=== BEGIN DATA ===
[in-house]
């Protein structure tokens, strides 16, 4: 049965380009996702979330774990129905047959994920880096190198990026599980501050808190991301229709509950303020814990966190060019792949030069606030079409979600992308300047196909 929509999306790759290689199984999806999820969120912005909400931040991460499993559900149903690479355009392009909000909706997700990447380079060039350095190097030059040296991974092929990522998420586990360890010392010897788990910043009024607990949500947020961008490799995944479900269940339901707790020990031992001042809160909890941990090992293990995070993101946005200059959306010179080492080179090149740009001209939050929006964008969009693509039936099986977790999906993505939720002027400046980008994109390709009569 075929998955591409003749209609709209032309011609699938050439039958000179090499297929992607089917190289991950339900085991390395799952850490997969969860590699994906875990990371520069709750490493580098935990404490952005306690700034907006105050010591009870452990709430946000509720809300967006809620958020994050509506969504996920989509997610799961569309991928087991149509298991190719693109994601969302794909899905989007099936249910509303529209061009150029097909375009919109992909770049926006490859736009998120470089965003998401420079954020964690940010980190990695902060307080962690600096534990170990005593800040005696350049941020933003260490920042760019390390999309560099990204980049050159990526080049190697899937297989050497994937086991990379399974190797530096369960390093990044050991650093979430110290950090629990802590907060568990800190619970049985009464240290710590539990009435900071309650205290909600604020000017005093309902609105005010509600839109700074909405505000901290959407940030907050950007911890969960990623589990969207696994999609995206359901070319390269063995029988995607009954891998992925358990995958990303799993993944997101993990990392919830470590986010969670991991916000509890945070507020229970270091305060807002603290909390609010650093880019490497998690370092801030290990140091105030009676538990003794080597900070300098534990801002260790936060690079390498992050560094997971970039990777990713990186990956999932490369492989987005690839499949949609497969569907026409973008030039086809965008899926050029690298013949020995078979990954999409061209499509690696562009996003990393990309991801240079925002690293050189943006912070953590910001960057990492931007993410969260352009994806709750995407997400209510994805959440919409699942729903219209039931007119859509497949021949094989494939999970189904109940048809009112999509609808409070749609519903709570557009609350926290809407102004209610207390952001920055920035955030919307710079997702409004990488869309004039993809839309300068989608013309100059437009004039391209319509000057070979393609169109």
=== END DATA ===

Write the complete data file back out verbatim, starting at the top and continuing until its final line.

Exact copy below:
[in-house]
């Protein structure tokens, strides 16, 4: 049965380009996702979330774990129905047959994920880096190198990026599980501050808190991301229709509950303020814990966190060019792949030069606030079409979600992308300047196909 929509999306790759290689199984999806999820969120912005909400931040991460499993559900149903690479355009392009909000909706997700990447380079060039350095190097030059040296991974092929990522998420586990360890010392010897788990910043009024607990949500947020961008490799995944479900269940339901707790020990031992001042809160909890941990090992293990995070993101946005200059959306010179080492080179090149740009001209939050929006964008969009693509039936099986977790999906993505939720002027400046980008994109390709009569 075929998955591409003749209609709209032309011609699938050439039958000179090499297929992607089917190289991950339900085991390395799952850490997969969860590699994906875990990371520069709750490493580098935990404490952005306690700034907006105050010591009870452990709430946000509720809300967006809620958020994050509506969504996920989509997610799961569309991928087991149509298991190719693109994601969302794909899905989007099936249910509303529209061009150029097909375009919109992909770049926006490859736009998120470089965003998401420079954020964690940010980190990695902060307080962690600096534990170990005593800040005696350049941020933003260490920042760019390390999309560099990204980049050159990526080049190697899937297989050497994937086991990379399974190797530096369960390093990044050991650093979430110290950090629990802590907060568990800190619970049985009464240290710590539990009435900071309650205290909600604020000017005093309902609105005010509600839109700074909405505000901290959407940030907050950007911890969960990623589990969207696994999609995206359901070319390269063995029988995607009954891998992925358990995958990303799993993944997101993990990392919830470590986010969670991991916000509890945070507020229970270091305060807002603290909390609010650093880019490497998690370092801030290990140091105030009676538990003794080597900070300098534990801002260790936060690079390498992050560094997971970039990777990713990186990956999932490369492989987005690839499949949609497969569907026409973008030039086809965008899926050029690298013949020995078979990954999409061209499509690696562009996003990393990309991801240079925002690293050189943006912070953590910001960057990492931007993410969260352009994806709750995407997400209510994805959440919409699942729903219209039931007119859509497949021949094989494939999970189904109940048809009112999509609808409070749609519903709570557009609350926290809407102004209610207390952001920055920035955030919307710079997702409004990488869309004039993809839309300068989608013309100059437009004039391209319509000057070979393609169109």